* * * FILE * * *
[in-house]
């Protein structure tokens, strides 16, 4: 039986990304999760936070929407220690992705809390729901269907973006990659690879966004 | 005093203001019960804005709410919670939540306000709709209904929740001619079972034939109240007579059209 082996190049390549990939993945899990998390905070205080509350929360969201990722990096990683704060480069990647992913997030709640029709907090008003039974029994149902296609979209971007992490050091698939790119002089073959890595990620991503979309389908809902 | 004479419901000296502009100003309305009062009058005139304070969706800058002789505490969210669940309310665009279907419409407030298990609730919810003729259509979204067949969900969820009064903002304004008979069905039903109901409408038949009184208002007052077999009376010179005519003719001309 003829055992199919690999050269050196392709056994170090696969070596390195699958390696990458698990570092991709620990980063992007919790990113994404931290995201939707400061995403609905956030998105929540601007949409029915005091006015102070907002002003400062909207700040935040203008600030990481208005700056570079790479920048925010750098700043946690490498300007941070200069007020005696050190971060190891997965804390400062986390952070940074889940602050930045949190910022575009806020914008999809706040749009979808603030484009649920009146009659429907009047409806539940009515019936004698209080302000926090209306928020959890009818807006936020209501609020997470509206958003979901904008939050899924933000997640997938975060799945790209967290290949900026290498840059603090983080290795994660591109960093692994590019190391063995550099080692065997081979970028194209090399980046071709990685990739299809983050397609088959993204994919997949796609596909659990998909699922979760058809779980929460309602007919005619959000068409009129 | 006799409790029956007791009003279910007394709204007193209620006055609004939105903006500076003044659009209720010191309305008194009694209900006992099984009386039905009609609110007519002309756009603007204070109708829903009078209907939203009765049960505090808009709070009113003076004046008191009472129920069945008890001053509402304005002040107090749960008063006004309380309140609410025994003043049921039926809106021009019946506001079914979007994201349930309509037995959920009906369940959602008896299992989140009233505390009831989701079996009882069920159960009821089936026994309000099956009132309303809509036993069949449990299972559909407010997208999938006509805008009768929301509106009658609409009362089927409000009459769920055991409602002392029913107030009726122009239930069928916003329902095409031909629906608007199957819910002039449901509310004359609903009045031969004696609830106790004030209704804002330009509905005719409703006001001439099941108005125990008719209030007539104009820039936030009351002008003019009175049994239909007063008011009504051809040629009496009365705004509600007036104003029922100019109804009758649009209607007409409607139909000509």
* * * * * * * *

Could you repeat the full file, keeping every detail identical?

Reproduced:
[in-house]
């Protein structure tokens, strides 16, 4: 039986990304999760936070929407220690992705809390729901269907973006990659690879966004 | 005093203001019960804005709410919670939540306000709709209904929740001619079972034939109240007579059209 082996190049390549990939993945899990998390905070205080509350929360969201990722990096990683704060480069990647992913997030709640029709907090008003039974029994149902296609979209971007992490050091698939790119002089073959890595990620991503979309389908809902 | 004479419901000296502009100003309305009062009058005139304070969706800058002789505490969210669940309310665009279907419409407030298990609730919810003729259509979204067949969900969820009064903002304004008979069905039903109901409408038949009184208002007052077999009376010179005519003719001309 003829055992199919690999050269050196392709056994170090696969070596390195699958390696990458698990570092991709620990980063992007919790990113994404931290995201939707400061995403609905956030998105929540601007949409029915005091006015102070907002002003400062909207700040935040203008600030990481208005700056570079790479920048925010750098700043946690490498300007941070200069007020005696050190971060190891997965804390400062986390952070940074889940602050930045949190910022575009806020914008999809706040749009979808603030484009649920009146009659429907009047409806539940009515019936004698209080302000926090209306928020959890009818807006936020209501609020997470509206958003979901904008939050899924933000997640997938975060799945790209967290290949900026290498840059603090983080290795994660591109960093692994590019190391063995550099080692065997081979970028194209090399980046071709990685990739299809983050397609088959993204994919997949796609596909659990998909699922979760058809779980929460309602007919005619959000068409009129 | 006799409790029956007791009003279910007394709204007193209620006055609004939105903006500076003044659009209720010191309305008194009694209900006992099984009386039905009609609110007519002309756009603007204070109708829903009078209907939203009765049960505090808009709070009113003076004046008191009472129920069945008890001053509402304005002040107090749960008063006004309380309140609410025994003043049921039926809106021009019946506001079914979007994201349930309509037995959920009906369940959602008896299992989140009233505390009831989701079996009882069920159960009821089936026994309000099956009132309303809509036993069949449990299972559909407010997208999938006509805008009768929301509106009658609409009362089927409000009459769920055991409602002392029913107030009726122009239930069928916003329902095409031909629906608007199957819910002039449901509310004359609903009045031969004696609830106790004030209704804002330009509905005719409703006001001439099941108005125990008719209030007539104009820039936030009351002008003019009175049994239909007063008011009504051809040629009496009365705004509600007036104003029922100019109804009758649009209607007409409607139909000509």